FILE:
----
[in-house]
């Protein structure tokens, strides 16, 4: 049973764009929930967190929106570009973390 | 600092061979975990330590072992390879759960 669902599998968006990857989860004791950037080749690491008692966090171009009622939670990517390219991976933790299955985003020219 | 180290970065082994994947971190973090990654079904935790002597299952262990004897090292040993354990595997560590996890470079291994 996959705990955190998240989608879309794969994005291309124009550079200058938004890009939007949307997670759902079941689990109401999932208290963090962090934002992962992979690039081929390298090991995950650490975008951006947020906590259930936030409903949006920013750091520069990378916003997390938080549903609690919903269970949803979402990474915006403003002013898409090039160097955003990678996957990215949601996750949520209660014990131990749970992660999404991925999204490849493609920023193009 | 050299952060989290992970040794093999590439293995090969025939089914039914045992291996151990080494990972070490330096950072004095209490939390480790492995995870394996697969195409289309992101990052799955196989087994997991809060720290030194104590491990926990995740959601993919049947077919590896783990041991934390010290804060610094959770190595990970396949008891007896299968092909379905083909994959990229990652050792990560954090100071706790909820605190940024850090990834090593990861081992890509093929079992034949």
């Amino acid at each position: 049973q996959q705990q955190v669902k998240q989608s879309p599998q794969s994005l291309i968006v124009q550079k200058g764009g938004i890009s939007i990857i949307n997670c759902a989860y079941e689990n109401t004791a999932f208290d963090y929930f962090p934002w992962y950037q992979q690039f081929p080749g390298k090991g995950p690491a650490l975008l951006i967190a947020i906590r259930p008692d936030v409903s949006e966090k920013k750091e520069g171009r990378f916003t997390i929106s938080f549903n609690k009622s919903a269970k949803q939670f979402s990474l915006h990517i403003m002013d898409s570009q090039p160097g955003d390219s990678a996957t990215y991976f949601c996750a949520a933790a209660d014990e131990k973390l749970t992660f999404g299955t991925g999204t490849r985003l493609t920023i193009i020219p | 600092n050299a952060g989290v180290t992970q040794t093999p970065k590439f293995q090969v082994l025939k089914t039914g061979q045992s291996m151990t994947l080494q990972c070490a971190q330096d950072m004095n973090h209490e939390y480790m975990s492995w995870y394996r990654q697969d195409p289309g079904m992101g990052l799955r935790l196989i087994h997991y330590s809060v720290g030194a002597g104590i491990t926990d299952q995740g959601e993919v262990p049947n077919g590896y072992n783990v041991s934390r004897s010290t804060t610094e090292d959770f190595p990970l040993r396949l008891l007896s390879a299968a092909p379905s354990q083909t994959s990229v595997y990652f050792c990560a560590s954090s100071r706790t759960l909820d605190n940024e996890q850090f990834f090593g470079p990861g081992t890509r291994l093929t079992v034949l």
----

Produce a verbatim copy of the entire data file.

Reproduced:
[in-house]
């Protein structure tokens, strides 16, 4: 049973764009929930967190929106570009973390 | 600092061979975990330590072992390879759960 669902599998968006990857989860004791950037080749690491008692966090171009009622939670990517390219991976933790299955985003020219 | 180290970065082994994947971190973090990654079904935790002597299952262990004897090292040993354990595997560590996890470079291994 996959705990955190998240989608879309794969994005291309124009550079200058938004890009939007949307997670759902079941689990109401999932208290963090962090934002992962992979690039081929390298090991995950650490975008951006947020906590259930936030409903949006920013750091520069990378916003997390938080549903609690919903269970949803979402990474915006403003002013898409090039160097955003990678996957990215949601996750949520209660014990131990749970992660999404991925999204490849493609920023193009 | 050299952060989290992970040794093999590439293995090969025939089914039914045992291996151990080494990972070490330096950072004095209490939390480790492995995870394996697969195409289309992101990052799955196989087994997991809060720290030194104590491990926990995740959601993919049947077919590896783990041991934390010290804060610094959770190595990970396949008891007896299968092909379905083909994959990229990652050792990560954090100071706790909820605190940024850090990834090593990861081992890509093929079992034949």
């Amino acid at each position: 049973q996959q705990q955190v669902k998240q989608s879309p599998q794969s994005l291309i968006v124009q550079k200058g764009g938004i890009s939007i990857i949307n997670c759902a989860y079941e689990n109401t004791a999932f208290d963090y929930f962090p934002w992962y950037q992979q690039f081929p080749g390298k090991g995950p690491a650490l975008l951006i967190a947020i906590r259930p008692d936030v409903s949006e966090k920013k750091e520069g171009r990378f916003t997390i929106s938080f549903n609690k009622s919903a269970k949803q939670f979402s990474l915006h990517i403003m002013d898409s570009q090039p160097g955003d390219s990678a996957t990215y991976f949601c996750a949520a933790a209660d014990e131990k973390l749970t992660f999404g299955t991925g999204t490849r985003l493609t920023i193009i020219p | 600092n050299a952060g989290v180290t992970q040794t093999p970065k590439f293995q090969v082994l025939k089914t039914g061979q045992s291996m151990t994947l080494q990972c070490a971190q330096d950072m004095n973090h209490e939390y480790m975990s492995w995870y394996r990654q697969d195409p289309g079904m992101g990052l799955r935790l196989i087994h997991y330590s809060v720290g030194a002597g104590i491990t926990d299952q995740g959601e993919v262990p049947n077919g590896y072992n783990v041991s934390r004897s010290t804060t610094e090292d959770f190595p990970l040993r396949l008891l007896s390879a299968a092909p379905s354990q083909t994959s990229v595997y990652f050792c990560a560590s954090s100071r706790t759960l909820d605190n940024e996890q850090f990834f090593g470079p990861g081992t890509r291994l093929t079992v034949l």